Although Quantrill and Anderson’s men mostly confined their Texas activities to Grayson and Fannin Counties, they left some bloody fingerprints in the Hill Country, too. Elements of their group were participants in the hangerbande or the ‘hanging-band’ – masked vigilantes who terrorized Gillespie and Kendall Counties by summarily lynching known and suspected pro-Unionists. It was often said bitterly after the war that the hangerbande killed more settlers there than the Indians ever did. Early in the spring of 1864, the hanging-band visited the Grape Creek settlement, a loose community of farms a few miles east of Fredericksburg. A man named Peter Burg, the owner of a fine herd of horses, was shot in the back and his horses confiscated. Three other men; William Feller, John Blank and Henry Kirchner were simply taken from their houses, taken as they sat with their families at the supper table. Kirchner’s house was searched and nearly $200 dollars in silver coin taken by Quantrill’s horse-buyer. It was rumored that Blank had recently received a letter from someone in Mexico.  Feller lived on a tract of land adjoining Kirchners and both had been involved in a land dispute with pro-Confederate sympathizers. These and other atrocities outraged the Hill Country German settlers  – more than that, similar depredations and robberies outraged Henry McCulloch and other Texas military commanders. Still, they were fighting on the Confederate side; perhaps they could go and do so where there weren’t any civilians to plunder and murder? McCulloch tried to send them to Corpus Christi, to stiffen the coastal defense. No luck with that, although McCulloch did his best to be rid of these uncomfortable allies.

Quantrill and Anderson had a falling out, about the time of the Grape Creek murders, and when Anderson indicated to McCulloch that he would testify against Quantrill as regards certain heinous crimes, the old Indian fighter hardly wasted time. He called for Quantrill to come to his HQ for a meeting, asked him to put his weapons on the table and informed him that he was under arrest.  But as soon as McCulloch’s back was turned, Quantrill grabbed his weapons, shouted to his friends that they were all liable to be under arrest and departed at speed and in a cloud of dust, heading north and back to Kansas. One imagines that Henry McCulloch was glad to be rid of them one way or another. Certainly they were not pursued with much enthusiasm, although their savage reputation may have had quite a lot to do with that.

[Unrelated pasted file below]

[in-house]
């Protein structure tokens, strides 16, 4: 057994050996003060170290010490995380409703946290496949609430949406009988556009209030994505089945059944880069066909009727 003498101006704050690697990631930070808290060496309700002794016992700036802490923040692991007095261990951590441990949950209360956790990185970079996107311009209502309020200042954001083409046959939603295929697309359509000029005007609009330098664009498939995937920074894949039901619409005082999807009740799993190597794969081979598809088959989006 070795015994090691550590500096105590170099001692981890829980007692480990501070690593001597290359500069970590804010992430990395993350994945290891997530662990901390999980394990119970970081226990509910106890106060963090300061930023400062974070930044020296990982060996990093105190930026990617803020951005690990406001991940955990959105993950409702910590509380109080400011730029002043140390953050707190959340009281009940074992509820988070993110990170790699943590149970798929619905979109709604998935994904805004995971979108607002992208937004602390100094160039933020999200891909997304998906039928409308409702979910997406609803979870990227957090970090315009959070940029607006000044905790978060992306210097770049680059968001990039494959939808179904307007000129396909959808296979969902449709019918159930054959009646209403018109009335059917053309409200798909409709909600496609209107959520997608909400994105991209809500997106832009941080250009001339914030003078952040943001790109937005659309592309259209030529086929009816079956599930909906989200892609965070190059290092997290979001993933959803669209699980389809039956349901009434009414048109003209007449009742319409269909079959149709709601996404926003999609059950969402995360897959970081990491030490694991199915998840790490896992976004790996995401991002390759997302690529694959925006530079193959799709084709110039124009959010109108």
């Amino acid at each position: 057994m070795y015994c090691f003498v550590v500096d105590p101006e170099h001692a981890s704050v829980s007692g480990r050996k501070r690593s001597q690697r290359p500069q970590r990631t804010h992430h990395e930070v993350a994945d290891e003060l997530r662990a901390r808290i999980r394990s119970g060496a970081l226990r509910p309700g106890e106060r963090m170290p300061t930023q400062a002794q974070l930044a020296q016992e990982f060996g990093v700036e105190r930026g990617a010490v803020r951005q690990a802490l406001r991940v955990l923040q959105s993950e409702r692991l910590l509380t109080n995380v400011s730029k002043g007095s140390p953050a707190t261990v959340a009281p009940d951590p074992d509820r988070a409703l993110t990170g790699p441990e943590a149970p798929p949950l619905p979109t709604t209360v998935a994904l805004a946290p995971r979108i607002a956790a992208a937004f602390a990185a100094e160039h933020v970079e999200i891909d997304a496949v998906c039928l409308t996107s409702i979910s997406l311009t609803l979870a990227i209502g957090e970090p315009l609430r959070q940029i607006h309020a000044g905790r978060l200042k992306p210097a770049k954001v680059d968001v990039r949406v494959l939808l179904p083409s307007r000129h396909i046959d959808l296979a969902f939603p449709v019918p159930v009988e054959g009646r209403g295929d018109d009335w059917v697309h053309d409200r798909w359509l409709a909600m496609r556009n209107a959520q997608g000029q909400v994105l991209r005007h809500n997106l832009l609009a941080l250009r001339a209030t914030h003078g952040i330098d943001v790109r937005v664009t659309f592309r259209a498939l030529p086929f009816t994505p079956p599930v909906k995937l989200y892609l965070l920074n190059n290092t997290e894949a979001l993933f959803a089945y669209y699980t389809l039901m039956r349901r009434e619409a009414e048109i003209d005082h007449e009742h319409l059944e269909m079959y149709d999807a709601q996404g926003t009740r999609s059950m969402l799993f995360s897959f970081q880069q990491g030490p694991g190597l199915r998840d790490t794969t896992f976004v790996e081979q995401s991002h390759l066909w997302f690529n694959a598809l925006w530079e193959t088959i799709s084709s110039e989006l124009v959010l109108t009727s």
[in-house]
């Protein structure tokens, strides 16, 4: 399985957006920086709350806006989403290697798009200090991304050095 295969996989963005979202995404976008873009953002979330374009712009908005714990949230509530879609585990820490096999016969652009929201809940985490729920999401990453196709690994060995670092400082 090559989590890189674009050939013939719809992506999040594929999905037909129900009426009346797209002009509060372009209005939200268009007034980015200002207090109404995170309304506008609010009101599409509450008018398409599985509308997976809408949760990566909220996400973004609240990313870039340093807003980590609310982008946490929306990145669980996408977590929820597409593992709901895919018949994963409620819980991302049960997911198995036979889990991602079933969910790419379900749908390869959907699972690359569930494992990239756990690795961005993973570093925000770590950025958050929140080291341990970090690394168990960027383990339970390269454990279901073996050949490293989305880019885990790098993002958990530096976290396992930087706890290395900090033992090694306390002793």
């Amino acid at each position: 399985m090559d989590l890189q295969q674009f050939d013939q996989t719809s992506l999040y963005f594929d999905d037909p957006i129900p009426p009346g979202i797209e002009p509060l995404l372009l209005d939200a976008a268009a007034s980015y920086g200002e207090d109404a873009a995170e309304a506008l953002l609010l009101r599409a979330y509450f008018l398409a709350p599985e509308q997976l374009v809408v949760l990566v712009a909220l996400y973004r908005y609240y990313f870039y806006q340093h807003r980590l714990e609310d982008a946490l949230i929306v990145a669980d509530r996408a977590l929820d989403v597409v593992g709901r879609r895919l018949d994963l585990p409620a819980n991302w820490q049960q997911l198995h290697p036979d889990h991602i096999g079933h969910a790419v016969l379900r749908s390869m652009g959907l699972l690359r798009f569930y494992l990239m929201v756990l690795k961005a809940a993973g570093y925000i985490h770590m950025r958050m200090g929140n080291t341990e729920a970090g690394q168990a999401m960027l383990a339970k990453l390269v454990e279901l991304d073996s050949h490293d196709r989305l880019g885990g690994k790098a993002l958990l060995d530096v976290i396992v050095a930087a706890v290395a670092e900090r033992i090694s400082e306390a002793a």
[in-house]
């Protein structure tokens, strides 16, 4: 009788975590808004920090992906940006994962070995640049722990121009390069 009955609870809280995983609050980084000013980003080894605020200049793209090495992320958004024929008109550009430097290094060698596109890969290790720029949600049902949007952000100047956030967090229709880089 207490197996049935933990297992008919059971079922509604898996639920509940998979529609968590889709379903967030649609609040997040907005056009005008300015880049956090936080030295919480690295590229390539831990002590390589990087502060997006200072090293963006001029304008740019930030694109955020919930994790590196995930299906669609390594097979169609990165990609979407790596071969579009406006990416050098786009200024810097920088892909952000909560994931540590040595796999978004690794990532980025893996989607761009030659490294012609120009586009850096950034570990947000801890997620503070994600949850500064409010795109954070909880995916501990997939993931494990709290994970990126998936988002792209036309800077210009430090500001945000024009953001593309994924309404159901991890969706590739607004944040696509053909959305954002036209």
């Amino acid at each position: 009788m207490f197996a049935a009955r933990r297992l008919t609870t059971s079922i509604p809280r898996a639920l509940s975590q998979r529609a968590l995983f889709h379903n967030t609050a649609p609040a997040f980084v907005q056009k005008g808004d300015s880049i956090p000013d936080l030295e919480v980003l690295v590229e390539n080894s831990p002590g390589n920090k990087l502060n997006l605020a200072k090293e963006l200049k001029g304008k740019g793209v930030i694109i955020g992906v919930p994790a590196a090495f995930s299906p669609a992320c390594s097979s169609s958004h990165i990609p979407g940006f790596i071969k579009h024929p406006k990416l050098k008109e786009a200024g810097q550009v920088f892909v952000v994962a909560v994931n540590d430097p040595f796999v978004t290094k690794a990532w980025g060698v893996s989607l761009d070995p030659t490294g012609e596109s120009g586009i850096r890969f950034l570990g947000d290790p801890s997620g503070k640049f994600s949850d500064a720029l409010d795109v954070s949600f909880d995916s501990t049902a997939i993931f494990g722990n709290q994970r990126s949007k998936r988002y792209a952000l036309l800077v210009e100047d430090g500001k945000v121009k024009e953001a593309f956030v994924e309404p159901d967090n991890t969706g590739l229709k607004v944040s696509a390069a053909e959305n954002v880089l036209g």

Quantrill came to a sticky end, shortly afterwards – in Kentucky, having added Missouri to the list of places which he had made too hot to hold him. Elements of his wartime band lingered on, in the form of the James gang. But they in turn came to a sticky end in Northfield, Minnesota – the last little drop of blood from Bleeding Kansas.

 The summer of 1860 culminated a decade of increasingly bitter polarization among the citizens of the still-United States over the question of slavery, or as the common polite euphemism had it; “our peculiar institution.”  At a period within living memory of older citizens, slavery once appeared as if it were something that would wither away as it became less and less profitable, and more and more disapproved of by practically everyone. But the invention of the cotton gin to process cotton fiber mechanically made large-scale agricultural production profitable, relighting the fire under a moribund industry. The possibility of permitting the institution of chattel slavery in the newly acquired territories in the West during the 1840s turned the heat up to a simmer. It came to a full rolling boil after California was admitted as a free state in 1850 . . . but at a cost of stiffening the Fugitive Slave Laws. And as a prominent senator, Jesse Hart Benton lamented subsequently, the matter of slavery popped up everywhere, as ubiquitous as the biblical plague of frogs. Attitudes hardened on both sides, and within a space of a few years advocates for slavery and abolitionists alike had all the encouragement they needed to readily believe the worst of each other.